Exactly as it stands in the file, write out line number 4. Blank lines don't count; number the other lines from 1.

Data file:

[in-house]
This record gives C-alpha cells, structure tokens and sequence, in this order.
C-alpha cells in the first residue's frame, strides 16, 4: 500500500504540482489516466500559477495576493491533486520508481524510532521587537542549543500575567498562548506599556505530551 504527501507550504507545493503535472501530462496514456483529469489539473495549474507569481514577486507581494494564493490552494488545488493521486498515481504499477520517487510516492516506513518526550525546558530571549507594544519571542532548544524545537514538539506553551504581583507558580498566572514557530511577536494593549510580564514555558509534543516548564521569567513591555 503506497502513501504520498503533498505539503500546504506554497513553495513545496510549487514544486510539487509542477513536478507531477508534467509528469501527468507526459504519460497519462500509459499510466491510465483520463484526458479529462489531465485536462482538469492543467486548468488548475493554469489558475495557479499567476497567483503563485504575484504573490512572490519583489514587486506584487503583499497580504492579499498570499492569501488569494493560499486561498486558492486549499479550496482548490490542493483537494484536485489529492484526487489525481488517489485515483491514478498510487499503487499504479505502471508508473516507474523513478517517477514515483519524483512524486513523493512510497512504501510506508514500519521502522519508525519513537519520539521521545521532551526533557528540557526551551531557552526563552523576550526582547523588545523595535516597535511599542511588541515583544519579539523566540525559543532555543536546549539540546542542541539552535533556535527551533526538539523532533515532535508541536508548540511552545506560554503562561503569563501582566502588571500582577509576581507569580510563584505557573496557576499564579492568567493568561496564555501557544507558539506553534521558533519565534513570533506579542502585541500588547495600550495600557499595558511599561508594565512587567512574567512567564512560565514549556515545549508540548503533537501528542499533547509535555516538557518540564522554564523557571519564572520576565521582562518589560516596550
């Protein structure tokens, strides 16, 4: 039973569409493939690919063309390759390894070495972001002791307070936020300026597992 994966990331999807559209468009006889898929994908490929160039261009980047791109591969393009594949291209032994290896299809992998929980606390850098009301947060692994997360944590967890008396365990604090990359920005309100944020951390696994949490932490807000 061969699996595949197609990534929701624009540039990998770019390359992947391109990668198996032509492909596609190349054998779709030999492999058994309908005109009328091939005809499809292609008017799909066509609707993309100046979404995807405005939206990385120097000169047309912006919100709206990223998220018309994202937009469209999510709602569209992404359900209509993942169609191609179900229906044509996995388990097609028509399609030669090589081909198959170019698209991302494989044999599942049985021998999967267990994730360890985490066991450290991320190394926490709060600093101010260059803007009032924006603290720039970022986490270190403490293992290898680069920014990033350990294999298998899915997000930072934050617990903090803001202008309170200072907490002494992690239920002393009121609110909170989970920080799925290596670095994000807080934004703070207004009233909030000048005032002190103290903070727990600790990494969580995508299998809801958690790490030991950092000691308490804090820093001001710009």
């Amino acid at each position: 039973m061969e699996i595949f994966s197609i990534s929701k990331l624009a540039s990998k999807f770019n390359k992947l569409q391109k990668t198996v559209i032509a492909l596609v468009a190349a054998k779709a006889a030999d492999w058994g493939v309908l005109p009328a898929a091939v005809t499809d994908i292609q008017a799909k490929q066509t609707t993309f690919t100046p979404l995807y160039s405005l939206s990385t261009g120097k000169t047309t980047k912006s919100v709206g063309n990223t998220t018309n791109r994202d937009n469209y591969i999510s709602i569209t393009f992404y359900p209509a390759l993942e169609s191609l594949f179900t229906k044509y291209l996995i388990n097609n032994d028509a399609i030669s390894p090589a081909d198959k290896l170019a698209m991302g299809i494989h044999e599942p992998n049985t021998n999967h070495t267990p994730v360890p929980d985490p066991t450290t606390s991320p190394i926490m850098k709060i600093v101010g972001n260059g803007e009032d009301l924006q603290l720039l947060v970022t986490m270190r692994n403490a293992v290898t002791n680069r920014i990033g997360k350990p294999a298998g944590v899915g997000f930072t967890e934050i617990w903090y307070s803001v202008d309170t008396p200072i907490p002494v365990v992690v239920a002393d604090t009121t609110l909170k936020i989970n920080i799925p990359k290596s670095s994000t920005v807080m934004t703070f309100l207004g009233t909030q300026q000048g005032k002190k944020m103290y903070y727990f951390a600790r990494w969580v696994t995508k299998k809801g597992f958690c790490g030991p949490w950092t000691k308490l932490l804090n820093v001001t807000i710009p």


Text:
């Protein structure tokens, strides 16, 4: 039973569409493939690919063309390759390894070495972001002791307070936020300026597992 994966990331999807559209468009006889898929994908490929160039261009980047791109591969393009594949291209032994290896299809992998929980606390850098009301947060692994997360944590967890008396365990604090990359920005309100944020951390696994949490932490807000 061969699996595949197609990534929701624009540039990998770019390359992947391109990668198996032509492909596609190349054998779709030999492999058994309908005109009328091939005809499809292609008017799909066509609707993309100046979404995807405005939206990385120097000169047309912006919100709206990223998220018309994202937009469209999510709602569209992404359900209509993942169609191609179900229906044509996995388990097609028509399609030669090589081909198959170019698209991302494989044999599942049985021998999967267990994730360890985490066991450290991320190394926490709060600093101010260059803007009032924006603290720039970022986490270190403490293992290898680069920014990033350990294999298998899915997000930072934050617990903090803001202008309170200072907490002494992690239920002393009121609110909170989970920080799925290596670095994000807080934004703070207004009233909030000048005032002190103290903070727990600790990494969580995508299998809801958690790490030991950092000691308490804090820093001001710009």